Monday, January 01, 2018


Birthday and Deathday Celebrations

Brent D. Shaw, "Seasons of Death: Aspects of Mortality in Imperial Rome," Journal of Roman Studies 86 (1996) 100-138 (at 103):
The anniversary of one's biological birthday had been celebrated by 'pagans' with great festivity. The Christians reversed this perspective. They tended to denigrate, devalue, and even ignore secular birthday celebrations; now it was the precise time of one's death that became the centre of a new sense of celebration. The point of transition from the deathly pall of this existence to the eternal reward of perfect life was the time that was important and deserving of memory. Christians, therefore, placed particular emphasis on the precise date when a person died. Christian rhetoric was marked by an ironic reversal (typical of many rebellious ideologies) which asserted that death was actually the point of birth into life. Hence Christians frequently refer to the day of one's death as the day of one's birth (natus) or birthday (dies natalis).14 The actual number of years one had traversed in this life — a shadowy and evil thing configured by sin and by demonic forces that had systematically to be exorcized at baptism — was of less concern. The first transition in this time towards one's new life was marked by the liminal ritual of baptism. It was then that one began the process of being born again. Hence the frequent identification of a Christian in our inscriptions as either a neophytus or a neophyta — a person who was a 'new growth'.15 What was much more worth remarking upon and recording on one's burial-marker, therefore, was the temporal point of the transition into one's genuine life, a reality that required no measurement since it would be eternal.16 The place of burial became significant for this reason. It was a temporary place of repose, or sleep, where the true relatives, the 'brothers' and 'sisters' of the deceased's Christian family, would come once a year to celebrate his or her birthday. As Tertullian phrased it, 'on the anniversary of their death we make ritual offerings to the dead in celebration of their birth' ('oblationes pro defunctis pro nataliciis annua die facimus').17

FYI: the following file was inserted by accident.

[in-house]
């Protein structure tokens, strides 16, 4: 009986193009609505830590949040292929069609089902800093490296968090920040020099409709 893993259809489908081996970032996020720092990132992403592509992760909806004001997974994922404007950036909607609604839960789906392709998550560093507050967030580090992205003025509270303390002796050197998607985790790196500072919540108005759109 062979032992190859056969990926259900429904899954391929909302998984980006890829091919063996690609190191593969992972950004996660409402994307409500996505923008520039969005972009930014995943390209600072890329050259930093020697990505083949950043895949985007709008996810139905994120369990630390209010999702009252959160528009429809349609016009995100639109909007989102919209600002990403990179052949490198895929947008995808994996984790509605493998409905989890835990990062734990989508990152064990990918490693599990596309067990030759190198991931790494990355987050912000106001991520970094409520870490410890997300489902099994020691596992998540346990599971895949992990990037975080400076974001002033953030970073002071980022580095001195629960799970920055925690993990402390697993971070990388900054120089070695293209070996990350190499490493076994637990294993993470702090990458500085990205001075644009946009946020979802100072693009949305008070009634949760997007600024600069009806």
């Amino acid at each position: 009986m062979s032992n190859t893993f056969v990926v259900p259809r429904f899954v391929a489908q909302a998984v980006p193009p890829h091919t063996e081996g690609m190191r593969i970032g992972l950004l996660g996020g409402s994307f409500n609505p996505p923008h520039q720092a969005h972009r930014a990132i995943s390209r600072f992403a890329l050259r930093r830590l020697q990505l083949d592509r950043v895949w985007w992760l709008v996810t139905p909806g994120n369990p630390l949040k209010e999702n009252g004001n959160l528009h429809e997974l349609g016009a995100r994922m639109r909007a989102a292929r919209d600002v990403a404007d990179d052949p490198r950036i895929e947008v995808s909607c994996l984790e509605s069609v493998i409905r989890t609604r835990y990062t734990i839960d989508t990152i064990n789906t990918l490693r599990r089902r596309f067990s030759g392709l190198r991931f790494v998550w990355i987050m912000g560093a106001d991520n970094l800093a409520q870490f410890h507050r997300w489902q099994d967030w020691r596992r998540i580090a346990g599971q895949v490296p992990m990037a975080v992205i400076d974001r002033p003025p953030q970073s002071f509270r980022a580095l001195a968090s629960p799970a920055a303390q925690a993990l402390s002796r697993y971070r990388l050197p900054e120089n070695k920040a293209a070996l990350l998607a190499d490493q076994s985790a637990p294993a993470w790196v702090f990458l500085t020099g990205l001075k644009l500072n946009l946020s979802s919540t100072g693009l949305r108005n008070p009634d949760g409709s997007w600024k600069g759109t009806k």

14 Consider: 'natus in pace': ICUR 9046 (for death); 'natus': 9060 (death); 'natale suo': 9228 (day of death); 'quo et natus est cuius anima cum sanctus in pace': 15634; 'natus in pace': 24060 (day of death); 'qui natus': 24180 (death).

15 J. Janssens, Vita e morte del cristiano negli epitaffi di Roma anteriori al sec. VII (1981), I.1.5, 'I neofiti', 26-32, notes how often Christians took care to emphasize the ritual of baptism, even when performed shortly before death itself.

16 On the new ideology see A.C. Rush, Death and Burial in Christian Antiquity, The Catholic University of America Studies in Christian Antiquity I (1941), esp. pt. I, ch. 3, 'Death as Birth. The Day of Death as Dies Natalis', 72-87. See also A. Stuiber, 'Geburtstag', RAC 9 (1976), 217-43, esp. 220-33, on the ways in which Roman practices were redefined and designated by Christians in connection with the absolute value that they placed on life-after-death, especially as exemplified by the deaths of the martyrs.

17 Tertullian, De Corona 3; cf. De Exhortatione Castitatis I 1; and De Monogamia 10.

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